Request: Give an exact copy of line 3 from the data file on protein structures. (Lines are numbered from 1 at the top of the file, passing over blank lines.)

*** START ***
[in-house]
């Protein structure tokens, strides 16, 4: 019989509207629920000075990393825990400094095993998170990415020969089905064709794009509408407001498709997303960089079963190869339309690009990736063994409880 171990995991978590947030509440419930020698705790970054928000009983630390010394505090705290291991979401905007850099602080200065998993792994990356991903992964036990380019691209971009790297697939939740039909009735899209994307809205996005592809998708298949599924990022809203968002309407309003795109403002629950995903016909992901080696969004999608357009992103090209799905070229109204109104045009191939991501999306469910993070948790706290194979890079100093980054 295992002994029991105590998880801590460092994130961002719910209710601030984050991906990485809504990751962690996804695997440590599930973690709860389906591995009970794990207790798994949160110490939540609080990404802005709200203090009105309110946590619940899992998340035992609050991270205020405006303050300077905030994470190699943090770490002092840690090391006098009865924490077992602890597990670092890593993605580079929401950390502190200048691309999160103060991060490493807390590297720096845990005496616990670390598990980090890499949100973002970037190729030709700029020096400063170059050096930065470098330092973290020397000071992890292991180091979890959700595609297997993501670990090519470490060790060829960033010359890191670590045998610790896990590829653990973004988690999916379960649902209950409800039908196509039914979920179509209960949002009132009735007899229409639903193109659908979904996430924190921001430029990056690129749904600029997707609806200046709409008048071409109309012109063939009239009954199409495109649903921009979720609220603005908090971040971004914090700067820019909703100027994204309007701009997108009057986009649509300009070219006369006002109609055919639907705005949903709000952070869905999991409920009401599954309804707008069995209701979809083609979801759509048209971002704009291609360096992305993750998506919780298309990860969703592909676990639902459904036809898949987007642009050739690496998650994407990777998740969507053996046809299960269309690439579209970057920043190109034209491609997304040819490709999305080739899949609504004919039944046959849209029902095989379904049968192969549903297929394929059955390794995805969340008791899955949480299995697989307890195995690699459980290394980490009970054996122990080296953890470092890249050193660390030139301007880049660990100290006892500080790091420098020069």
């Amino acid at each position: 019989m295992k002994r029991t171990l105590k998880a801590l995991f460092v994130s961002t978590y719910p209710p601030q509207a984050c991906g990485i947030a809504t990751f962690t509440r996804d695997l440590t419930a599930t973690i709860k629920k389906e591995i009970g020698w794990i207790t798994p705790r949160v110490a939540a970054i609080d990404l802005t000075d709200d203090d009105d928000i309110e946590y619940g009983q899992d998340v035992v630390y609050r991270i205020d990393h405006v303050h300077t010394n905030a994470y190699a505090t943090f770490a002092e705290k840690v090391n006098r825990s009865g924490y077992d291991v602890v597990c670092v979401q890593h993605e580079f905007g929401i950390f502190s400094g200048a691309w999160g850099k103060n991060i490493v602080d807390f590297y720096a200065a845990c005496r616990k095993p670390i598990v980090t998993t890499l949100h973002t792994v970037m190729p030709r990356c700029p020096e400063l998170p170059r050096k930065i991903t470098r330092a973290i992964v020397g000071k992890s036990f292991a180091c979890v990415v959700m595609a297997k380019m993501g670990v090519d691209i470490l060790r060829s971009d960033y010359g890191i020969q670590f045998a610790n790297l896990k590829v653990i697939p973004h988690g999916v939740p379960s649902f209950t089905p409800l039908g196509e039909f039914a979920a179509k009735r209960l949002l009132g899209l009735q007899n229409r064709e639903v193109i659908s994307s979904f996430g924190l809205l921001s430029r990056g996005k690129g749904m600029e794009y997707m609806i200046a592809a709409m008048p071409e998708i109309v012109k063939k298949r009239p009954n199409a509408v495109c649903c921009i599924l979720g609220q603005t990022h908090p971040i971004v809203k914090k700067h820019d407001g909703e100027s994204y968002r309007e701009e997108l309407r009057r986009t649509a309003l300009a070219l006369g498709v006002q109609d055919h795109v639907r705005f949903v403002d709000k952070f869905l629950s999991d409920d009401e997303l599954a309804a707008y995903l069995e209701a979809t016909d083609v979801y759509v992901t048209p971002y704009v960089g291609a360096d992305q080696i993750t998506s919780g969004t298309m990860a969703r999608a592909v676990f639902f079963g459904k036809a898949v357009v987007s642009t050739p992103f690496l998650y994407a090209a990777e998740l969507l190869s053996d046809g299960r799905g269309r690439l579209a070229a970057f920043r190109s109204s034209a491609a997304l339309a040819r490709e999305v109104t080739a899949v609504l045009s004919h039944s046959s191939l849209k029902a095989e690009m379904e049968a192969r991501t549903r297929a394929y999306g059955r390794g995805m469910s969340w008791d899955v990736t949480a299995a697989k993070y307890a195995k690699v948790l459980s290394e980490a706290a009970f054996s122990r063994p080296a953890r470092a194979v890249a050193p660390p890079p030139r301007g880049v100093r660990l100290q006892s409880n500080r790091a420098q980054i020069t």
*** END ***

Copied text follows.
């Amino acid at each position: 019989m295992k002994r029991t171990l105590k998880a801590l995991f460092v994130s961002t978590y719910p209710p601030q509207a984050c991906g990485i947030a809504t990751f962690t509440r996804d695997l440590t419930a599930t973690i709860k629920k389906e591995i009970g020698w794990i207790t798994p705790r949160v110490a939540a970054i609080d990404l802005t000075d709200d203090d009105d928000i309110e946590y619940g009983q899992d998340v035992v630390y609050r991270i205020d990393h405006v303050h300077t010394n905030a994470y190699a505090t943090f770490a002092e705290k840690v090391n006098r825990s009865g924490y077992d291991v602890v597990c670092v979401q890593h993605e580079f905007g929401i950390f502190s400094g200048a691309w999160g850099k103060n991060i490493v602080d807390f590297y720096a200065a845990c005496r616990k095993p670390i598990v980090t998993t890499l949100h973002t792994v970037m190729p030709r990356c700029p020096e400063l998170p170059r050096k930065i991903t470098r330092a973290i992964v020397g000071k992890s036990f292991a180091c979890v990415v959700m595609a297997k380019m993501g670990v090519d691209i470490l060790r060829s971009d960033y010359g890191i020969q670590f045998a610790n790297l896990k590829v653990i697939p973004h988690g999916v939740p379960s649902f209950t089905p409800l039908g196509e039909f039914a979920a179509k009735r209960l949002l009132g899209l009735q007899n229409r064709e639903v193109i659908s994307s979904f996430g924190l809205l921001s430029r990056g996005k690129g749904m600029e794009y997707m609806i200046a592809a709409m008048p071409e998708i109309v012109k063939k298949r009239p009954n199409a509408v495109c649903c921009i599924l979720g609220q603005t990022h908090p971040i971004v809203k914090k700067h820019d407001g909703e100027s994204y968002r309007e701009e997108l309407r009057r986009t649509a309003l300009a070219l006369g498709v006002q109609d055919h795109v639907r705005f949903v403002d709000k952070f869905l629950s999991d409920d009401e997303l599954a309804a707008y995903l069995e209701a979809t016909d083609v979801y759509v992901t048209p971002y704009v960089g291609a360096d992305q080696i993750t998506s919780g969004t298309m990860a969703r999608a592909v676990f639902f079963g459904k036809a898949v357009v987007s642009t050739p992103f690496l998650y994407a090209a990777e998740l969507l190869s053996d046809g299960r799905g269309r690439l579209a070229a970057f920043r190109s109204s034209a491609a997304l339309a040819r490709e999305v109104t080739a899949v609504l045009s004919h039944s046959s191939l849209k029902a095989e690009m379904e049968a192969r991501t549903r297929a394929y999306g059955r390794g995805m469910s969340w008791d899955v990736t949480a299995a697989k993070y307890a195995k690699v948790l459980s290394e980490a706290a009970f054996s122990r063994p080296a953890r470092a194979v890249a050193p660390p890079p030139r301007g880049v100093r660990l100290q006892s409880n500080r790091a420098q980054i020069t």